They were holding a vigil on one of the town squares and the mourning crew was in full attendance, dressed in hipster black, all tight jeans and neck ink and mullets. Someone important had died — someone important to this slice of city, anyway. Important enough that those in charge of the vigil had bought little electric candles and printed out photos that glossed over as they stretched out in the air dopey with humidity.
Mona Darks stood among them, sweltering through a black and faded handknit dress as she thumbed her candle’s power switch on and off, on. Off…
Four years on and the bus had yet to show its face. Not a hiss of a brake, not the alerted beep of its kneel to the cement. Instead, the fine southern gentlemen were growing beards begged on by the liquor they drank. All about their faces the moss grew with them, moping, heavy with the sultry air of Savannah in summer.
No bus had shown because that particular bus stop, crumbling as it was into an afterthought of dust, had been removed from any and all city routes a decade before that mopey, sultry day. A couple of the…
I haven’t seen you in years. You are a human I know, real and physical, but I haven’t seen you in years. And it’s funny? Because I saw your selfie in that Instagram post on March 14, 2021 about the springtime and reawakening and soiled masks appearing from beneath the snow humps. I saw that selfie and realized I’d forgotten about you — not on purpose, and not thankfully so. You were my friend over there! Overseas, over baklava and tea. I used to be so grateful for you, and now I’m grateful all over again since I remember…
I remember driving back from Wisconsin. We’d gone on a college visit to UW-Madison. The information session was bland, and the campus was far too hilly for my mom’s legs, which were constricted by a too-tight pair of jeans she insisted on wearing, but the proximity of campus to a lake was appreciable. After the visit we drove to the Dells and walked around, dallying in and out of t-shirt printing shops, moccasin stores, taffy stands. We ate dinner at Buffalo Phil’s, a kitschy establishment with a faux wood cabin exterior and food delivered on miniature trains. I wonder what…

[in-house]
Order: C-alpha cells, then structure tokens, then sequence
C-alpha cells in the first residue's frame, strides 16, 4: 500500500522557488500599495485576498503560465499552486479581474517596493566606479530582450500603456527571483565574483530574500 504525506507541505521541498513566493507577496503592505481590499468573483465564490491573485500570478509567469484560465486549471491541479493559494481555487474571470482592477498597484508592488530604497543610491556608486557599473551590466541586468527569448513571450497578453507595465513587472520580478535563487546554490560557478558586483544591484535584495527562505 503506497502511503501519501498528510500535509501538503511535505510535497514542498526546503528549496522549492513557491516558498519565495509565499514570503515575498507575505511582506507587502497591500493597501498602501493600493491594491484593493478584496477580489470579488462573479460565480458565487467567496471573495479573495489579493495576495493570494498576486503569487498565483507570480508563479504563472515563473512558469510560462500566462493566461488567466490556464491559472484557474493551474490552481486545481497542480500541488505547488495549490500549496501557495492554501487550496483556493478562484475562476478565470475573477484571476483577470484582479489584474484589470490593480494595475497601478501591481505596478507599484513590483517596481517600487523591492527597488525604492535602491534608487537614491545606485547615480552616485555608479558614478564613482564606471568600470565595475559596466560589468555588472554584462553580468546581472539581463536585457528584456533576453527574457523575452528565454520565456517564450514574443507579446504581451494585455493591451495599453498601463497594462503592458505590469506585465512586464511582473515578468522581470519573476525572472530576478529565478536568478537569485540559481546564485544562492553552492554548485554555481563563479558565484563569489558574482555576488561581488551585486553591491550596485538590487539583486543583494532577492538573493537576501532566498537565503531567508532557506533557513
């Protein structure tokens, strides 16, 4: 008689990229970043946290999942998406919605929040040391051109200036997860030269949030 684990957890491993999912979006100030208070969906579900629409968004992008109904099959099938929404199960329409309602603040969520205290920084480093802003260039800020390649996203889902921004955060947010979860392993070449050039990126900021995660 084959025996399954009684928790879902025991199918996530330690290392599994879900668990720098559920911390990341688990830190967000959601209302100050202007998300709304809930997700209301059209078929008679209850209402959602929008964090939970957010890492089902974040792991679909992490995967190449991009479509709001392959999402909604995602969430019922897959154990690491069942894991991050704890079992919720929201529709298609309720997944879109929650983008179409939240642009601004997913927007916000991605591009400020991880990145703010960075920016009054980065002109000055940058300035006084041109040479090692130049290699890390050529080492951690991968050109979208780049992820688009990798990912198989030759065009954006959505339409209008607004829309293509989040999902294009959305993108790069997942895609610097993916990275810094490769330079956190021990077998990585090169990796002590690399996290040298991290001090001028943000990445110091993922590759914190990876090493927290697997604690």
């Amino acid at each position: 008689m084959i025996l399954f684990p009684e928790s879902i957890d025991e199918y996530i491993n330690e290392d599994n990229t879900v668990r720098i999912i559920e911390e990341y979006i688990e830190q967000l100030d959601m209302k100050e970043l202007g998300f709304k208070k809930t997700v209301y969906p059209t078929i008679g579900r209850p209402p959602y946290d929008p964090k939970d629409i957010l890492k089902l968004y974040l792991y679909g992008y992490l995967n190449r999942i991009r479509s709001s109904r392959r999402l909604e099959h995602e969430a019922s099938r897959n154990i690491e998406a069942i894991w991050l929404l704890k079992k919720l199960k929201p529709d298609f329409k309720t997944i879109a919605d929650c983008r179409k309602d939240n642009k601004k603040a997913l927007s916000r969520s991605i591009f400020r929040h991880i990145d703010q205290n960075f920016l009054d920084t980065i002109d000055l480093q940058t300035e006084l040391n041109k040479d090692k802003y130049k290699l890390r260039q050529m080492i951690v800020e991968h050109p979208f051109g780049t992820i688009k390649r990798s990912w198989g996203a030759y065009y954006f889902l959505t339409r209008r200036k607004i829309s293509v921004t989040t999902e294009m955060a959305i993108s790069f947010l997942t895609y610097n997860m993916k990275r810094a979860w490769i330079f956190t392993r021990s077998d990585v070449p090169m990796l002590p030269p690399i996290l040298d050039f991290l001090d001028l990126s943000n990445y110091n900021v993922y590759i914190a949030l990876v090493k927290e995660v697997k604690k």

The Beginning. The storm had flattened every power line in the district, from the bellies of its cities to the farthest extremities of its fields. It was the nastiest of storms, thronged with cumulus towering in the violet midnight like gas, thronged with rain like rubber bullets that popped craters into collecting puddles, thronged with lightning strong enough to kill a man.
XYZ was sprawled against the wall of his apartment bedroom. Like everyone else in the district his power was out, and he was terrified. He had his skinny arms splayed out, fists clenched, legs buckled, chest spread, heaving…
When a team of Al-Qaeda sponsored terrorists attacked One and Two World Trade Centers and the Pentagon on September 11, 2001, Americans were shaken. A great privilege of our nation’s standing in the world — developed, extended, wealthy — is the rarity of physical attacks on our soil. Before 9/11, we had not been directly attacked since the Japanese bombed Pearl Harbor in 1941. That we still fill our TV stations with remembrance and documentaries about 9/11 every year is proof enough of its grave, exceptional place in our collective memory, and of our privilege.
In general, those who were…
The Bartender’s Handshake is a recent arrival in Des Moines, Iowa’s cocktail scene. Its name plays off a sacred ritual among bartenders in which one bartender pours a shot for a visiting bartender. This shot could be an ounce-and-a-half of straight Angostura bitters or Fernet-Branca, a play on a house amaro, or something more complex. The Bartender’s Handshake dedicates a section of their menu to these kinds of drinks, nestled among classic cocktails and new creations.
It’s my favorite bar in the city. Small and bustling, it’s often packed well after midnight with the laughs and hollers of good drinkers…
When I arrived at the coffee house, and was
the sun was just setting into the
leftover gray of the rain.
I was dipping almond biscotti in coffee, and
letting it sog a little before ending it —
my aching belly.
When I next looked up from my
selfish spread —
empty plate for biscotti, brainstorms —
the sun, and the gray, were gone.
Headlights lit up wet road,
the grit of city nighttime.
I was two or three ideas more than two hours before.
Composed at Smokey Row Coffee House in Des Moines, Iowa. 2.17.20.
The image is this: a bird on a sidewalk.
It’s the most beautiful bird, and no one has seen it because it exists only in my mind. It is small — the size of a crabapple, maybe. Its eyes burn white-hot like every good set of eyes in books and movies. They burn so hot that looking at them burns the looker’s eyes in turn and damages their heart in time.
It’s the most beautiful bird. Its feathers are a range of oil paints: reds like cranberry bogs, floral violets, blues like midnight in a desert. Its legs are like…
like the fill of pillows from a
like feathers from the
voids of expired stitches.
imprint their thin selves on
the splayed out maples, next to
left behind by
misunderstood wild things.
Hear my stump speech,
given from this stump.
See my carvings on the trees
distorted; we’ve all an expiration.
It’s always Time who
comes down from the branches and
jabs at our throats, who
sucks on our cough drops, then
spits them out at our feet.
Composed 12.30 and 12.31 of 2019.